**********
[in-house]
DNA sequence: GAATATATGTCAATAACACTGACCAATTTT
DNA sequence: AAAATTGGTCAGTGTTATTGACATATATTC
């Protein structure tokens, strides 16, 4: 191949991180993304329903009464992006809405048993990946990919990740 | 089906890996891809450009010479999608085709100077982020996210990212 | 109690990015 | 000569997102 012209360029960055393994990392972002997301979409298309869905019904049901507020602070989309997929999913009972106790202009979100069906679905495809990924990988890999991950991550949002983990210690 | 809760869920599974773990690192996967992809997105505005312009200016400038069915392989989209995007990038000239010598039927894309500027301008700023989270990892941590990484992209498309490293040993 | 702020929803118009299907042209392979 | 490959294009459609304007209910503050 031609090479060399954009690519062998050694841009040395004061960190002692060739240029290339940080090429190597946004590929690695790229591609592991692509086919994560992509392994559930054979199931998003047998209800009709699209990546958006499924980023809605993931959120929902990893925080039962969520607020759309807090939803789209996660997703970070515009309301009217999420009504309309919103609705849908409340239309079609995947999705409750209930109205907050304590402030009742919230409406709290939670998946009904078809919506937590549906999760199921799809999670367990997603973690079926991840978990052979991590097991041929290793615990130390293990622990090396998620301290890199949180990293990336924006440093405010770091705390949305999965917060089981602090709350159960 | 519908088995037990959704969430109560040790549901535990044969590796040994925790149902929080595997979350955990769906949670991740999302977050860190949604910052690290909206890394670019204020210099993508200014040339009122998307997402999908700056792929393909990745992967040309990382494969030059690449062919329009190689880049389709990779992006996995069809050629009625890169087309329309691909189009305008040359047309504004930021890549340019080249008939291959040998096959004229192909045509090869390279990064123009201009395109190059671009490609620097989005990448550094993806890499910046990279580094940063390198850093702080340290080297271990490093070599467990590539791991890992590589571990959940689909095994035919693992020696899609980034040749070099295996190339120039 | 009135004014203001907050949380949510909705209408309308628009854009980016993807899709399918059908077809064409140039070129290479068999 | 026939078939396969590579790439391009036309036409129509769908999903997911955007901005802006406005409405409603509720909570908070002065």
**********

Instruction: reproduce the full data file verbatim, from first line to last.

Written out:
[in-house]
DNA sequence: GAATATATGTCAATAACACTGACCAATTTT
DNA sequence: AAAATTGGTCAGTGTTATTGACATATATTC
């Protein structure tokens, strides 16, 4: 191949991180993304329903009464992006809405048993990946990919990740 | 089906890996891809450009010479999608085709100077982020996210990212 | 109690990015 | 000569997102 012209360029960055393994990392972002997301979409298309869905019904049901507020602070989309997929999913009972106790202009979100069906679905495809990924990988890999991950991550949002983990210690 | 809760869920599974773990690192996967992809997105505005312009200016400038069915392989989209995007990038000239010598039927894309500027301008700023989270990892941590990484992209498309490293040993 | 702020929803118009299907042209392979 | 490959294009459609304007209910503050 031609090479060399954009690519062998050694841009040395004061960190002692060739240029290339940080090429190597946004590929690695790229591609592991692509086919994560992509392994559930054979199931998003047998209800009709699209990546958006499924980023809605993931959120929902990893925080039962969520607020759309807090939803789209996660997703970070515009309301009217999420009504309309919103609705849908409340239309079609995947999705409750209930109205907050304590402030009742919230409406709290939670998946009904078809919506937590549906999760199921799809999670367990997603973690079926991840978990052979991590097991041929290793615990130390293990622990090396998620301290890199949180990293990336924006440093405010770091705390949305999965917060089981602090709350159960 | 519908088995037990959704969430109560040790549901535990044969590796040994925790149902929080595997979350955990769906949670991740999302977050860190949604910052690290909206890394670019204020210099993508200014040339009122998307997402999908700056792929393909990745992967040309990382494969030059690449062919329009190689880049389709990779992006996995069809050629009625890169087309329309691909189009305008040359047309504004930021890549340019080249008939291959040998096959004229192909045509090869390279990064123009201009395109190059671009490609620097989005990448550094993806890499910046990279580094940063390198850093702080340290080297271990490093070599467990590539791991890992590589571990959940689909095994035919693992020696899609980034040749070099295996190339120039 | 009135004014203001907050949380949510909705209408309308628009854009980016993807899709399918059908077809064409140039070129290479068999 | 026939078939396969590579790439391009036309036409129509769908999903997911955007901005802006406005409405409603509720909570908070002065």